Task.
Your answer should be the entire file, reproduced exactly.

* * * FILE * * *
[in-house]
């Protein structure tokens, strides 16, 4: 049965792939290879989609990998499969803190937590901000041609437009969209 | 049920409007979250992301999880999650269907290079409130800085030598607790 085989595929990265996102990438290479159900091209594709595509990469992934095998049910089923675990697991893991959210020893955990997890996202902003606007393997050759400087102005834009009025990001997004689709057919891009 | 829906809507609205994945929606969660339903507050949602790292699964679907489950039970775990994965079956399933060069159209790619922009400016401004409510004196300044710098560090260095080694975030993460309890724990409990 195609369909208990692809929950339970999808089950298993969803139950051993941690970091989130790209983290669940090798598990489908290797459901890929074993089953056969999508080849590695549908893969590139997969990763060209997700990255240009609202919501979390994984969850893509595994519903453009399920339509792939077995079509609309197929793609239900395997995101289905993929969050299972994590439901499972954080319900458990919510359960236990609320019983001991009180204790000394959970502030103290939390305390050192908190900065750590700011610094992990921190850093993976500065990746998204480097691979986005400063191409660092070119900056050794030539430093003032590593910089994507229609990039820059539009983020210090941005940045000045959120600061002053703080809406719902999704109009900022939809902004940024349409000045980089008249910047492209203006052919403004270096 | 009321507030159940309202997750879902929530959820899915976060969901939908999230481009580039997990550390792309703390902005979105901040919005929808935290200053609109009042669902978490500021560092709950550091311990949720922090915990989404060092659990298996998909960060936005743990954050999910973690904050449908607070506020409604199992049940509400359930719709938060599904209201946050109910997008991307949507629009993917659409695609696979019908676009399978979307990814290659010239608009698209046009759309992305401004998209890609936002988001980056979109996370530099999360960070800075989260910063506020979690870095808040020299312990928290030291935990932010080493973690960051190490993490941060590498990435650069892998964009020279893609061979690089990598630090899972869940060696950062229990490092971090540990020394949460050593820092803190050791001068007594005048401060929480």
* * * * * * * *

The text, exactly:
[in-house]
């Protein structure tokens, strides 16, 4: 049965792939290879989609990998499969803190937590901000041609437009969209 | 049920409007979250992301999880999650269907290079409130800085030598607790 085989595929990265996102990438290479159900091209594709595509990469992934095998049910089923675990697991893991959210020893955990997890996202902003606007393997050759400087102005834009009025990001997004689709057919891009 | 829906809507609205994945929606969660339903507050949602790292699964679907489950039970775990994965079956399933060069159209790619922009400016401004409510004196300044710098560090260095080694975030993460309890724990409990 195609369909208990692809929950339970999808089950298993969803139950051993941690970091989130790209983290669940090798598990489908290797459901890929074993089953056969999508080849590695549908893969590139997969990763060209997700990255240009609202919501979390994984969850893509595994519903453009399920339509792939077995079509609309197929793609239900395997995101289905993929969050299972994590439901499972954080319900458990919510359960236990609320019983001991009180204790000394959970502030103290939390305390050192908190900065750590700011610094992990921190850093993976500065990746998204480097691979986005400063191409660092070119900056050794030539430093003032590593910089994507229609990039820059539009983020210090941005940045000045959120600061002053703080809406719902999704109009900022939809902004940024349409000045980089008249910047492209203006052919403004270096 | 009321507030159940309202997750879902929530959820899915976060969901939908999230481009580039997990550390792309703390902005979105901040919005929808935290200053609109009042669902978490500021560092709950550091311990949720922090915990989404060092659990298996998909960060936005743990954050999910973690904050449908607070506020409604199992049940509400359930719709938060599904209201946050109910997008991307949507629009993917659409695609696979019908676009399978979307990814290659010239608009698209046009759309992305401004998209890609936002988001980056979109996370530099999360960070800075989260910063506020979690870095808040020299312990928290030291935990932010080493973690960051190490993490941060590498990435650069892998964009020279893609061979690089990598630090899972869940060696950062229990490092971090540990020394949460050593820092803190050791001068007594005048401060929480």